FIRST ALERT FORECAST: 4-day outlook for Independence Day weekend, likely hottest days so far

FIRST ALERT FORECAST: 4-day outlook for Independence Day weekend, likely hottest days so far

BATON ROUGE, LA (WAFB) - Friday was expected to be drier than Thursday, but the rains were even more limited than predicted. As a result, temperatures climbed into the 90s with a heat index maxing out around 100 degrees or more for much of the viewing area.

Friday will act as a sort of dress rehearsal for the weekend weather and the outlook for Monday and Independence Day, too.


The forecast over the next four days calls for very limited rain chances with morning starts in the low-to-mid 70s. Afternoon highs will reach the low 90s. For most of the viewing area, the forecast is a welcomed one as we close out a very wet June.

Our First Alert forecast for Saturday calls for morning start in the low-to-mid 70s under partly-to-mostly cloudy skies and an afternoon high in the low 90s. Once again, the afternoon heat index will peak out at 100 degrees or more. Rain chances for Saturday afternoon or set at 20% or less for the viewing area.

Sunrise on Sunday around the Red Stick will start in the lower 70°s with afternoon temperatures climbing back into the low 90°s once again. The way things look for now, Sunday is shaping up to be the "driest" of the upcoming four days with spotty showers at best during the afternoon.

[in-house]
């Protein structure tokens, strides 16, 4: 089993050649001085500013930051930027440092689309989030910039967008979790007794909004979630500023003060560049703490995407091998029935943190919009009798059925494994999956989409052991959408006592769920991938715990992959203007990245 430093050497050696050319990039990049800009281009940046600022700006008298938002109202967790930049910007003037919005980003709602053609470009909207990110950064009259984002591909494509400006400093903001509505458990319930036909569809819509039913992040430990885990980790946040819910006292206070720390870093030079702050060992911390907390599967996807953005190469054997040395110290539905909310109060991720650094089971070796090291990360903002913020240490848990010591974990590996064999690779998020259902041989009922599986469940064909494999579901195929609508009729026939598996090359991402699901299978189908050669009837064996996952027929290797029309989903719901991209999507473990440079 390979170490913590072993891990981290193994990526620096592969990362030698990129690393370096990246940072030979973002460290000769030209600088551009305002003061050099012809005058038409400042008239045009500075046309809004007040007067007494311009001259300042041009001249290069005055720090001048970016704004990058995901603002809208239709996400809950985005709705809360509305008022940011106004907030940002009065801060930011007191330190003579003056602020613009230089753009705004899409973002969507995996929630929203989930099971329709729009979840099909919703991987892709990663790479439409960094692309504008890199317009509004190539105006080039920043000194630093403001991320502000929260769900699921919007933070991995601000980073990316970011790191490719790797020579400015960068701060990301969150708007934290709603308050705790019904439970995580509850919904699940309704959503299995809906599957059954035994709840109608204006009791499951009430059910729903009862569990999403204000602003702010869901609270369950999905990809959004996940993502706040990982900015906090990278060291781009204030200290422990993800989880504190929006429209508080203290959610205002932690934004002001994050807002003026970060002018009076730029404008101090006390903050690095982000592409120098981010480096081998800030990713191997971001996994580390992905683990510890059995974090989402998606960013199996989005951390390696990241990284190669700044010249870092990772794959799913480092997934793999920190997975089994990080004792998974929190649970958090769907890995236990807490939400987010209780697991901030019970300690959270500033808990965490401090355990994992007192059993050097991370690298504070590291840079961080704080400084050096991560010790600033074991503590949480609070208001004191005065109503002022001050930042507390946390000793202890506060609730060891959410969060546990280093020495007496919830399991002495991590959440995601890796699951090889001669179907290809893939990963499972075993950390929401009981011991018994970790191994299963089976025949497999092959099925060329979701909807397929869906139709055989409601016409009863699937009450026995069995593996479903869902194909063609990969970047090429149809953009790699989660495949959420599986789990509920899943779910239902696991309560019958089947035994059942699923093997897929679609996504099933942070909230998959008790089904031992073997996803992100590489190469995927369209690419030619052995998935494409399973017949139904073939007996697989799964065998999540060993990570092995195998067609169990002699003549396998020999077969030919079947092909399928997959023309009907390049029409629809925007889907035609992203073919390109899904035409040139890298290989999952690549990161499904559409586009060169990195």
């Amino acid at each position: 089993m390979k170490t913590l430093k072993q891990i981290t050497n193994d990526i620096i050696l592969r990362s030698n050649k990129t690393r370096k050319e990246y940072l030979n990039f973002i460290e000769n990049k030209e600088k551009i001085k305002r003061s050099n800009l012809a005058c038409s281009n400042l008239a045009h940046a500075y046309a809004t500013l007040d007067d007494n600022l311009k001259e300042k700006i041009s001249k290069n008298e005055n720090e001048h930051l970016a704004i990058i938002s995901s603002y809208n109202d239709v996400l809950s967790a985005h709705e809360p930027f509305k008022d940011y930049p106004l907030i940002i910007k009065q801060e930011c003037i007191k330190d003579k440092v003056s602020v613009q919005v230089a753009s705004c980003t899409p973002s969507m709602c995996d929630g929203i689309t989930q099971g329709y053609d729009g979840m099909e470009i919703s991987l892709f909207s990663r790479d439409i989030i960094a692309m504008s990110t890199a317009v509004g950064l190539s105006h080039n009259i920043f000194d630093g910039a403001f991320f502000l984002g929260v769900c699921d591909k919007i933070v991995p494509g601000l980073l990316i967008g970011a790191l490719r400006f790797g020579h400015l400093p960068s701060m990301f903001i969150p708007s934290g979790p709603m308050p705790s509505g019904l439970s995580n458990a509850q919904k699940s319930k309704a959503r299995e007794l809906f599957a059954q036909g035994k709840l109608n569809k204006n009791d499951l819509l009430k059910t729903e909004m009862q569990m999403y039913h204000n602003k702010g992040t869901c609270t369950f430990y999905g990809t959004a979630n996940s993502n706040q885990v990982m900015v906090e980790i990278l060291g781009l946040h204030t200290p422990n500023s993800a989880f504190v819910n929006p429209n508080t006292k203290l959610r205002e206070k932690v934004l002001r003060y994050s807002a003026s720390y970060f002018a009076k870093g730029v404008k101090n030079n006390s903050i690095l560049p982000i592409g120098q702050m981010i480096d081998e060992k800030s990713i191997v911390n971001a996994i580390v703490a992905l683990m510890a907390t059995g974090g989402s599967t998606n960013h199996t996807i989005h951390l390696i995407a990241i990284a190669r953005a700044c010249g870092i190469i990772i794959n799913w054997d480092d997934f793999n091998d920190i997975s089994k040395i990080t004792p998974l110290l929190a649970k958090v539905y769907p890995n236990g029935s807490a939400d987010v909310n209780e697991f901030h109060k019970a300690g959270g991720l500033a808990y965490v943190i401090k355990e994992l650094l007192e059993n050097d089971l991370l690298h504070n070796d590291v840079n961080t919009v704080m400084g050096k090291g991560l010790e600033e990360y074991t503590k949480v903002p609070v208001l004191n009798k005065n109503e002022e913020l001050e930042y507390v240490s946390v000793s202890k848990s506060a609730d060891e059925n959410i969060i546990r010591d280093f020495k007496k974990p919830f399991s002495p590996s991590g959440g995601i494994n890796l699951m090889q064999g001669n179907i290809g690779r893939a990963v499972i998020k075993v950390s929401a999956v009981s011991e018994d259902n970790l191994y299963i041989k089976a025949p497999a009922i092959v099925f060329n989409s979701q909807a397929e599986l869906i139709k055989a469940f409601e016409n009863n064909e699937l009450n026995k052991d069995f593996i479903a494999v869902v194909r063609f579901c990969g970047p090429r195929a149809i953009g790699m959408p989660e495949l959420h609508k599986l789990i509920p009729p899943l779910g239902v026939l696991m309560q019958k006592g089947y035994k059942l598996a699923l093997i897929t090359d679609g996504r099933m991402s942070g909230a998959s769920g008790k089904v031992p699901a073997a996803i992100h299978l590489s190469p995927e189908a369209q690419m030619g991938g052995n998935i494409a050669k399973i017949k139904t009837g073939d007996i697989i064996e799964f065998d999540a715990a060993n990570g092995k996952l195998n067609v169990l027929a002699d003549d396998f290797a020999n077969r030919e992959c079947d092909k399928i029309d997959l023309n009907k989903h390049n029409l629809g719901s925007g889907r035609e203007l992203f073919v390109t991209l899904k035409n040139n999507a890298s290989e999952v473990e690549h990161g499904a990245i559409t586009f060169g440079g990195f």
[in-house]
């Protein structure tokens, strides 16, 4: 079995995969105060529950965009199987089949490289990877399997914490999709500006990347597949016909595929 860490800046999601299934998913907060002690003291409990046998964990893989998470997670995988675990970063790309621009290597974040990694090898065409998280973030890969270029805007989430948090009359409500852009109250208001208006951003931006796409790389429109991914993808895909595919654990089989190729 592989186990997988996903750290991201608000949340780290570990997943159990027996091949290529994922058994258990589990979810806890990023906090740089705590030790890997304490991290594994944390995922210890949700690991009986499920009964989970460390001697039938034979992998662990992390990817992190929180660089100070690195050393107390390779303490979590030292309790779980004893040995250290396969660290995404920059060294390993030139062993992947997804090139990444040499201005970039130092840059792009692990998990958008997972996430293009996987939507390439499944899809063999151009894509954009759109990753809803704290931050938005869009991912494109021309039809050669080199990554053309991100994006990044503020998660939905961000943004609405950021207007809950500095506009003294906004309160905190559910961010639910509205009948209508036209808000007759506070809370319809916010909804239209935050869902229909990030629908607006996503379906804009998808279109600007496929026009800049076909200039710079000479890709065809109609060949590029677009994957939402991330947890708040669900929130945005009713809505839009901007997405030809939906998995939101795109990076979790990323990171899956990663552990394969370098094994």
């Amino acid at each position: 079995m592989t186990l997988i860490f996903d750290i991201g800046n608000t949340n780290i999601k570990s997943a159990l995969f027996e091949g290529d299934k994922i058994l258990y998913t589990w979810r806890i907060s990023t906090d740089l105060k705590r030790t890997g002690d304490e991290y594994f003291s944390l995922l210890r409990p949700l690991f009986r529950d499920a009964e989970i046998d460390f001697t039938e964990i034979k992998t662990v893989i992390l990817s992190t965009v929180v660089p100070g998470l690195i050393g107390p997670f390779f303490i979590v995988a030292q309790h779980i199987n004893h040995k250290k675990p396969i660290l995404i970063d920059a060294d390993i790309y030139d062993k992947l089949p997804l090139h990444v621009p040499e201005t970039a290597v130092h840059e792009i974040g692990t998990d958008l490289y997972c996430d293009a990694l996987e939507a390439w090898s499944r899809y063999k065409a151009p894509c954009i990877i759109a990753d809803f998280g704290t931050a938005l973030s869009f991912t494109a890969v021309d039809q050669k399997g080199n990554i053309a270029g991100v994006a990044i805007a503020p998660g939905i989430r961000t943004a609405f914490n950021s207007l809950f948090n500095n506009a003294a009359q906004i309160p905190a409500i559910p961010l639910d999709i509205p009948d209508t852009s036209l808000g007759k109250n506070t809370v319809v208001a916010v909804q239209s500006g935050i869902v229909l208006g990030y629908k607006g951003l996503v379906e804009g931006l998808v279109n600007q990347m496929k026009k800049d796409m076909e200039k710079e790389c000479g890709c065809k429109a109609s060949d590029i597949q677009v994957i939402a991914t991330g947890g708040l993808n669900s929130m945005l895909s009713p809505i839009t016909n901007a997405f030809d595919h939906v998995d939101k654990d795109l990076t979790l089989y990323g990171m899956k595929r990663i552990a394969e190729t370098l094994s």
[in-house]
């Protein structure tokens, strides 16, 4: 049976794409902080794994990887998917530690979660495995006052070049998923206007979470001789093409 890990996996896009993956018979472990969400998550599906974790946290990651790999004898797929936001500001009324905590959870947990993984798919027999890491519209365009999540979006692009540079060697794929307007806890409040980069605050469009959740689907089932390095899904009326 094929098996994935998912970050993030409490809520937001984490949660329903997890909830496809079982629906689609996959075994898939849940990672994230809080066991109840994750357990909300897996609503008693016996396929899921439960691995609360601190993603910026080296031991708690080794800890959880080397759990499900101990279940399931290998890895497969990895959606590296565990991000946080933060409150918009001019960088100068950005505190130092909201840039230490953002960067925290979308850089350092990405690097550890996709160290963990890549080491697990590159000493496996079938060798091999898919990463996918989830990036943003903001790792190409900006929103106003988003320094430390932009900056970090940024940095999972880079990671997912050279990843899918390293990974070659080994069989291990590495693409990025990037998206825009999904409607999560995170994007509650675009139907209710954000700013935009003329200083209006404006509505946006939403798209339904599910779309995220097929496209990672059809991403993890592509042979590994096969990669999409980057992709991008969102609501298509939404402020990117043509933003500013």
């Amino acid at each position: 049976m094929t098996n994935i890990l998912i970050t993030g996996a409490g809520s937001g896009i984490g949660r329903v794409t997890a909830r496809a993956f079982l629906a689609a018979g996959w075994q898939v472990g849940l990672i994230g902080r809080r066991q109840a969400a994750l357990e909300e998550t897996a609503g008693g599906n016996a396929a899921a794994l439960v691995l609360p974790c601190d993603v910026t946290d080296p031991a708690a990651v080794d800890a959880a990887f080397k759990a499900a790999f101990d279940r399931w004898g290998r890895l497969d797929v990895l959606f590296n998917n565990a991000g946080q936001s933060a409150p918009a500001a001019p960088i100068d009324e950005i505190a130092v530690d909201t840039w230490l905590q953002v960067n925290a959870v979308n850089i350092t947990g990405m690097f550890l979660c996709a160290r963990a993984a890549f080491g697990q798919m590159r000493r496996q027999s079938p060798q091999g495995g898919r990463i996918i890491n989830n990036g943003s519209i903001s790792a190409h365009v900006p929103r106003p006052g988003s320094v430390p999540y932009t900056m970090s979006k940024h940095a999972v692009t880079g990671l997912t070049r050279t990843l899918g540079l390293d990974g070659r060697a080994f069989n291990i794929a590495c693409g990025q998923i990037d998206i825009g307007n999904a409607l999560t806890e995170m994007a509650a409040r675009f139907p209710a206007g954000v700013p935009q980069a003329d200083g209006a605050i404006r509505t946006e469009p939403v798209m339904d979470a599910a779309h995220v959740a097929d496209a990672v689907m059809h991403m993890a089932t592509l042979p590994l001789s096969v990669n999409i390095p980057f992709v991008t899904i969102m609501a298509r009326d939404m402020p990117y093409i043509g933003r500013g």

We are nudging Monday's rain chances up to between 20 and 30 percent with those numbers running at 20% for Tuesday, July 4th.


For Baton Rouge's Metro Airport, June 2017's 9.56 inches of rain ranks as the tenth wettest June on record, dating back to 1892. There are numerous sites in the WAFB area with monthly totals well above 10 inches. In addition, the Bayou State had to deal with Tropical Storm Cindy. Although, "she" delivered a softer punch to Louisiana than we had feared.

The bottom line: most of us are happy to put June in the rearview mirror.

Now we swing to a drier, hotter outlook for the next week. While high temperatures are normal for July, a run of mainly-dry days to open the month is good news for most of us.


With summer heat comes humidity, which adds to the heat stress: if you are planning to spend lots of time outdoors over the next few days, please be sure to take extra care in the heat, especially when under direct sunshine. In today's world, with a majority of us spending most of our time in air-conditioned comfort, we are far less prepared for the summer's heat-and-humidity – both physically and mentally. This is especially true for so many people in mid-life and senior years.

The dry-out comes courtesy of surface high pressure and "ridging aloft" (high pressure in the mid-levels of the atmosphere), often labeled as a westward expansion of the Bermuda High across the Southeast U.S. and Gulf states. This high-pressure pattern may not entirely shutdown the development of afternoon showers but it does greatly inhibit the formation of summertime rain clouds by acting like a lid on the atmosphere and making it difficult for clouds to build vertically and become rainmakers.

It comes as no surprise that the resulting reduction in clouds will go hand-in-hand with more direct sunshine and therefore higher afternoon temperatures. So get ready for what will likely be the hottest 4-day run so far this year.

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